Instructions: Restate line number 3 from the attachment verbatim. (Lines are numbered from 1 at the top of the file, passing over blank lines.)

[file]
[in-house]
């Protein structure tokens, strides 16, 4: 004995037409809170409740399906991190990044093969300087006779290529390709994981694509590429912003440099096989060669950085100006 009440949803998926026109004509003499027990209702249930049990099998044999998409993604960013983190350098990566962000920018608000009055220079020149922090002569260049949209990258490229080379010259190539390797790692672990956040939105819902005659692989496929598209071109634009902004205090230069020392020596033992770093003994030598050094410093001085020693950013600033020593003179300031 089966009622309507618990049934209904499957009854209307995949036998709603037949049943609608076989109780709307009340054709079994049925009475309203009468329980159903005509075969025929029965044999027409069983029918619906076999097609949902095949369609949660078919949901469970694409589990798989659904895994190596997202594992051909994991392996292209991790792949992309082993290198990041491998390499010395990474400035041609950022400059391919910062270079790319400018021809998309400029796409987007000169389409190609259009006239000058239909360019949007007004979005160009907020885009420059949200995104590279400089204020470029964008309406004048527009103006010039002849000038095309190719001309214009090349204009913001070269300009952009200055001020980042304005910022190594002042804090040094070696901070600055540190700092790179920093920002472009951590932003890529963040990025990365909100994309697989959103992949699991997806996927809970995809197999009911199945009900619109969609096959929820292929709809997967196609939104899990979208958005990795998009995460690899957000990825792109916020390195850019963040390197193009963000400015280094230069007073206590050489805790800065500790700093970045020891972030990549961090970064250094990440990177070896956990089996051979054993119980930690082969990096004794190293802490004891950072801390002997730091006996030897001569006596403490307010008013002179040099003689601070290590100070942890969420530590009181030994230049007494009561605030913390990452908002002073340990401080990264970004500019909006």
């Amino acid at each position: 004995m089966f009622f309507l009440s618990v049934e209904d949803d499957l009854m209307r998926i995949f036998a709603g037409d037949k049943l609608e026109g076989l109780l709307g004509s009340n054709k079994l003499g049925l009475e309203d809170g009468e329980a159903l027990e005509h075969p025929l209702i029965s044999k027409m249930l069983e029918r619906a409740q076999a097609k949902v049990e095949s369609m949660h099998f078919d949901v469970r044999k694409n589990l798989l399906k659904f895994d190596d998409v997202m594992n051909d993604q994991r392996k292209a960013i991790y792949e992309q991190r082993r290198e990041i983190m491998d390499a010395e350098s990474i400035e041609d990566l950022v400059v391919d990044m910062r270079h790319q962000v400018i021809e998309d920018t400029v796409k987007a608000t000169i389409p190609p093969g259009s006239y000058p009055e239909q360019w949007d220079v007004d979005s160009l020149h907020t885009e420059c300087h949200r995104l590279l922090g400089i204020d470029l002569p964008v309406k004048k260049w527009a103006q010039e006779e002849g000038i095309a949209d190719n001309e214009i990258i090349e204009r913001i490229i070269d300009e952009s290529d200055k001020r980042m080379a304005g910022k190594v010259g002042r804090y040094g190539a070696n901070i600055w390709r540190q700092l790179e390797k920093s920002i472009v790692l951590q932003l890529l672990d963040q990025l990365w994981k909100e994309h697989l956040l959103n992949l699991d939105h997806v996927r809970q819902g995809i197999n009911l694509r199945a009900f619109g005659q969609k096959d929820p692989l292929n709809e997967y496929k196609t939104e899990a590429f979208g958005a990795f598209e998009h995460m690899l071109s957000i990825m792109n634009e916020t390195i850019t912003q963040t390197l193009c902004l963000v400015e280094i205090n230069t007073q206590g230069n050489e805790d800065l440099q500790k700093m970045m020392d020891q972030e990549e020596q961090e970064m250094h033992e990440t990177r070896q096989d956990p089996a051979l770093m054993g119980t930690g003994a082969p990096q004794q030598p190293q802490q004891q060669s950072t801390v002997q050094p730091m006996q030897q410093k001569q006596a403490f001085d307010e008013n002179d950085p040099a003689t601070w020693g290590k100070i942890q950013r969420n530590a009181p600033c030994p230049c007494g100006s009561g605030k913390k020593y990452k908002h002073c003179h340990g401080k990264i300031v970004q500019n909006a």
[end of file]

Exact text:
């Amino acid at each position: 004995m089966f009622f309507l009440s618990v049934e209904d949803d499957l009854m209307r998926i995949f036998a709603g037409d037949k049943l609608e026109g076989l109780l709307g004509s009340n054709k079994l003499g049925l009475e309203d809170g009468e329980a159903l027990e005509h075969p025929l209702i029965s044999k027409m249930l069983e029918r619906a409740q076999a097609k949902v049990e095949s369609m949660h099998f078919d949901v469970r044999k694409n589990l798989l399906k659904f895994d190596d998409v997202m594992n051909d993604q994991r392996k292209a960013i991790y792949e992309q991190r082993r290198e990041i983190m491998d390499a010395e350098s990474i400035e041609d990566l950022v400059v391919d990044m910062r270079h790319q962000v400018i021809e998309d920018t400029v796409k987007a608000t000169i389409p190609p093969g259009s006239y000058p009055e239909q360019w949007d220079v007004d979005s160009l020149h907020t885009e420059c300087h949200r995104l590279l922090g400089i204020d470029l002569p964008v309406k004048k260049w527009a103006q010039e006779e002849g000038i095309a949209d190719n001309e214009i990258i090349e204009r913001i490229i070269d300009e952009s290529d200055k001020r980042m080379a304005g910022k190594v010259g002042r804090y040094g190539a070696n901070i600055w390709r540190q700092l790179e390797k920093s920002i472009v790692l951590q932003l890529l672990d963040q990025l990365w994981k909100e994309h697989l956040l959103n992949l699991d939105h997806v996927r809970q819902g995809i197999n009911l694509r199945a009900f619109g005659q969609k096959d929820p692989l292929n709809e997967y496929k196609t939104e899990a590429f979208g958005a990795f598209e998009h995460m690899l071109s957000i990825m792109n634009e916020t390195i850019t912003q963040t390197l193009c902004l963000v400015e280094i205090n230069t007073q206590g230069n050489e805790d800065l440099q500790k700093m970045m020392d020891q972030e990549e020596q961090e970064m250094h033992e990440t990177r070896q096989d956990p089996a051979l770093m054993g119980t930690g003994a082969p990096q004794q030598p190293q802490q004891q060669s950072t801390v002997q050094p730091m006996q030897q410093k001569q006596a403490f001085d307010e008013n002179d950085p040099a003689t601070w020693g290590k100070i942890q950013r969420n530590a009181p600033c030994p230049c007494g100006s009561g605030k913390k020593y990452k908002h002073c003179h340990g401080k990264i300031v970004q500019n909006a």